Update: Tues., Nov. 1 — Let’s give a standing ovation for this update on the Emerald Tutu environmental project. The team behind the innovative tool has launched the fourth prototype.
In case you missed it — the Emerald Tutu is a network of interconnected floating meshy mats that support coastal climate resilience. The mats are designed to connect to the vegetation of the ocean floor while allowing growth on the surface. This project has been selected for funding from the National Science Foundation + won awards from MIT and the American Society of Civil Engineers.
At the beginning of October, the team also set up a greenhouse experiment at the Northeastern Marine Science center, located in Nahant. The facility constantly pumps ocean water, which is an important factor for this experiment to measure the amount of nitrogen in the Emerald Tutu units.
The fourth prototype is one of the seven “Sister Site” locations outlined in the experiment. Each location will feature identical individual units in a variety marine locations, with a range of water quality + wave conditions.
Next steps for this project include monitoring the units and more lab studies to see how they will perform in each area.
This new environmental project is on pointe. Allow us to introduce The Emerald Tutu.
No, this isn’t about the Boston Ballet. This is an innovative environmental tool that could be Boston’s best bet as the ocean levels begin to relever (or to rise).
Let’s set the stage. A recent report from the National Oceanic and Atmospheric Administration (NOAA) expects US coastlines to increase at least a foot by 2050. We know that the City of Boston has a climate change plan in place, but there’s more we can do.
Enter stage left: the Emerald Tutu. The Emerald Tutu is a network of interconnected floating meshy mats that support coastal climate resilience. The name is a nod to Frederick Law Olmsted’s Emerald Necklace.
The mats are designed to connect to the vegetation of the ocean floor while allowing growth on the surface. Meaning that they can plié with the moving sea.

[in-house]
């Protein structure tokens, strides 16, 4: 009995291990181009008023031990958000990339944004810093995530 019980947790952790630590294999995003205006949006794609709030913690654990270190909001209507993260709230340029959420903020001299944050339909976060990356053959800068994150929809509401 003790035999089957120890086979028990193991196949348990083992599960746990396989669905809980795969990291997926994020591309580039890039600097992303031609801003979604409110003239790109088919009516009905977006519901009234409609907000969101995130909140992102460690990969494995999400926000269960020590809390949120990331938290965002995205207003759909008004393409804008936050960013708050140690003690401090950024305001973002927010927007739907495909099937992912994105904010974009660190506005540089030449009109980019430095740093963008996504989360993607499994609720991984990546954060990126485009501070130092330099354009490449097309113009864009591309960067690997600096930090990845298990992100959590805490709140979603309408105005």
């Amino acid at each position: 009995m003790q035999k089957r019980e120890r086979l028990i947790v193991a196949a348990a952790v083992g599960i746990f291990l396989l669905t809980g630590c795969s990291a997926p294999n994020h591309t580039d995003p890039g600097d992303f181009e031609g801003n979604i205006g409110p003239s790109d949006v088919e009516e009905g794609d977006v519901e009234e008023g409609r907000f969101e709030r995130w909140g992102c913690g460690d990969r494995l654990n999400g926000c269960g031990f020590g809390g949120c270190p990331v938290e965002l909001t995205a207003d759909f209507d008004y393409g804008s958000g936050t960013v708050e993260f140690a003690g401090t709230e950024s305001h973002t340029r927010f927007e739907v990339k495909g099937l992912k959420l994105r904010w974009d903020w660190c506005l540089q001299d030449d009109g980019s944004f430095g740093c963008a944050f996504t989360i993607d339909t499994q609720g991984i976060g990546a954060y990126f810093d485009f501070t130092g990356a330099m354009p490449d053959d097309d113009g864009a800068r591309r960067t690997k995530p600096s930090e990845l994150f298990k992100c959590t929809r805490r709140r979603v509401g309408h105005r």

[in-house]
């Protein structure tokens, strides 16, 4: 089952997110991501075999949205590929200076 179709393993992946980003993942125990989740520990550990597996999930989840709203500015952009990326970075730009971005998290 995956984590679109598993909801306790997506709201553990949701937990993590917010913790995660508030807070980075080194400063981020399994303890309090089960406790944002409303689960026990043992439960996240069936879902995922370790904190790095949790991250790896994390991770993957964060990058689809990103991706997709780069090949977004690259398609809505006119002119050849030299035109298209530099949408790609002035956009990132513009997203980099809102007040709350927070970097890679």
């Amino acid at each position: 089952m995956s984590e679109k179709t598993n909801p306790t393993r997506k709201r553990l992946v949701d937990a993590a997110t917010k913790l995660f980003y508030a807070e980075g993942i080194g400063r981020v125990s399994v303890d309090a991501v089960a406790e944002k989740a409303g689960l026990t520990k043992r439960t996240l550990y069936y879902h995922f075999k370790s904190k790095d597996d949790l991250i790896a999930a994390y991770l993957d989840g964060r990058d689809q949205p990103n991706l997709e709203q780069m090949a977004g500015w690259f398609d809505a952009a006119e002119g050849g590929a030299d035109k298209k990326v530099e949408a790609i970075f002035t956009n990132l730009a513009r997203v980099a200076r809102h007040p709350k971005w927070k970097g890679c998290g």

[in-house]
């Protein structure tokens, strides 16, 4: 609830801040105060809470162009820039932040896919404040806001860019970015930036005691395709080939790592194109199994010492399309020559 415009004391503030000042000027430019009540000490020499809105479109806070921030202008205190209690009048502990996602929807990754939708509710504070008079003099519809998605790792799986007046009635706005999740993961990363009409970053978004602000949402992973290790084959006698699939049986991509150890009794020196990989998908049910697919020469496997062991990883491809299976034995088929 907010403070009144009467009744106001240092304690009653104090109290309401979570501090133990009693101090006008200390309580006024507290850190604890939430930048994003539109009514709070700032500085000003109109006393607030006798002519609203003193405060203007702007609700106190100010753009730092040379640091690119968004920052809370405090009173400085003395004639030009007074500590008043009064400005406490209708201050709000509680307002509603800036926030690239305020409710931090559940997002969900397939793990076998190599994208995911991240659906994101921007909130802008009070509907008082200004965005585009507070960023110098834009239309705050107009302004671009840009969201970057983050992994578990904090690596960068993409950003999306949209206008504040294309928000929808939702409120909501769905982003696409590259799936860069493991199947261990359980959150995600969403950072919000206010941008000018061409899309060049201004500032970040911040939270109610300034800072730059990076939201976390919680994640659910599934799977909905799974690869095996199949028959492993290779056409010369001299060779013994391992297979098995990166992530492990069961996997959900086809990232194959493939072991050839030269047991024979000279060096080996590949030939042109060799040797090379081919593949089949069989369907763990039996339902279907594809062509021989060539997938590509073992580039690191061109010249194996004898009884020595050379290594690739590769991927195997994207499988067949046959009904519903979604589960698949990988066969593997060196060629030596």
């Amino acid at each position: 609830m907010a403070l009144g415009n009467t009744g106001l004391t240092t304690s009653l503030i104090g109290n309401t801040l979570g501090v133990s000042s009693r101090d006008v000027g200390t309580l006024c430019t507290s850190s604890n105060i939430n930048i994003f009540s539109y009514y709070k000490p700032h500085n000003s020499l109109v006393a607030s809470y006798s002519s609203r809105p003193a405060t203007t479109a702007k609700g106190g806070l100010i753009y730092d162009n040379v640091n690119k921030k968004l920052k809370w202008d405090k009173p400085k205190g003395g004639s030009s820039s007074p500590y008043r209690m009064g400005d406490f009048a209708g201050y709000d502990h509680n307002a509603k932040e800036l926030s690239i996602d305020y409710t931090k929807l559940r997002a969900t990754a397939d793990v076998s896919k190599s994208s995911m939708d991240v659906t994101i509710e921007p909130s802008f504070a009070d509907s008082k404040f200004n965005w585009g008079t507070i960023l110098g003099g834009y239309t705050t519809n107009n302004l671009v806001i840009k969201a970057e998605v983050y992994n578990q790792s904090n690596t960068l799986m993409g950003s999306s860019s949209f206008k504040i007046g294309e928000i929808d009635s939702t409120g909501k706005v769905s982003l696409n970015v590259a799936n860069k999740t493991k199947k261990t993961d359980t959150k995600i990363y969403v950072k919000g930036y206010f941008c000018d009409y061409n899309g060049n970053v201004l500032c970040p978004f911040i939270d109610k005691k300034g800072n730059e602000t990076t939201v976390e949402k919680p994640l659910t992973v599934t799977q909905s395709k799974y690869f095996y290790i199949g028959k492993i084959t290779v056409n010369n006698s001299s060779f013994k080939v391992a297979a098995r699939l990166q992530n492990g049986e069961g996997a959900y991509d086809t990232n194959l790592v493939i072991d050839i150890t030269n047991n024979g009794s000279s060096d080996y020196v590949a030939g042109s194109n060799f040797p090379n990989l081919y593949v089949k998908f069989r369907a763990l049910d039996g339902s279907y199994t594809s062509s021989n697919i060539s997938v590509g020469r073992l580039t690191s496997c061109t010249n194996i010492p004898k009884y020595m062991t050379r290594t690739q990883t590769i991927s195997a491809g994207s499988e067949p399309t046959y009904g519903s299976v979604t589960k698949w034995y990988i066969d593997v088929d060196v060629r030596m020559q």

The plant-based infrastructure would ideally strengthen over time rather than slowly breaking down, like concrete + steel. As more plant life grows on the mats, it becomes able to handle stronger waves + surges along the coastline.
The mats are ~seven feet in diameter and would be placed in rings that can be easily moved for waterway traffic. They have been designed with biodegradable materials such as coconut fiber, wood chips, burlap canvas, and marine rope. If one floats away, it wouldn’t be harmful to the environment.
Meet the cast: A team of independent scientists, designers, and engineers and an affiliated research lab from Northeastern University created the award-winning plan for the floating biomass.
“The system is designed to buffer urban coastlines, such as those in Boston Harbor, protecting them from wave action + storm surge and reducing flooding on land,” said Project Leader Gabriel Cira.
The first local mat was placed off an East Boston pier last spring. This summer, a mat will be tested near Salem + another in Boston Harbor. The Emerald Tutu team is also planning a large pilot project for next summer.
“We just have to keep testing real-world implementations, again and again, bigger and bigger, to get it right and solve the problems we’re trying to solve, without creating new ones,” said Gabriel Cira. “That’s why our multidisciplinary and multi-scalar research is so important.”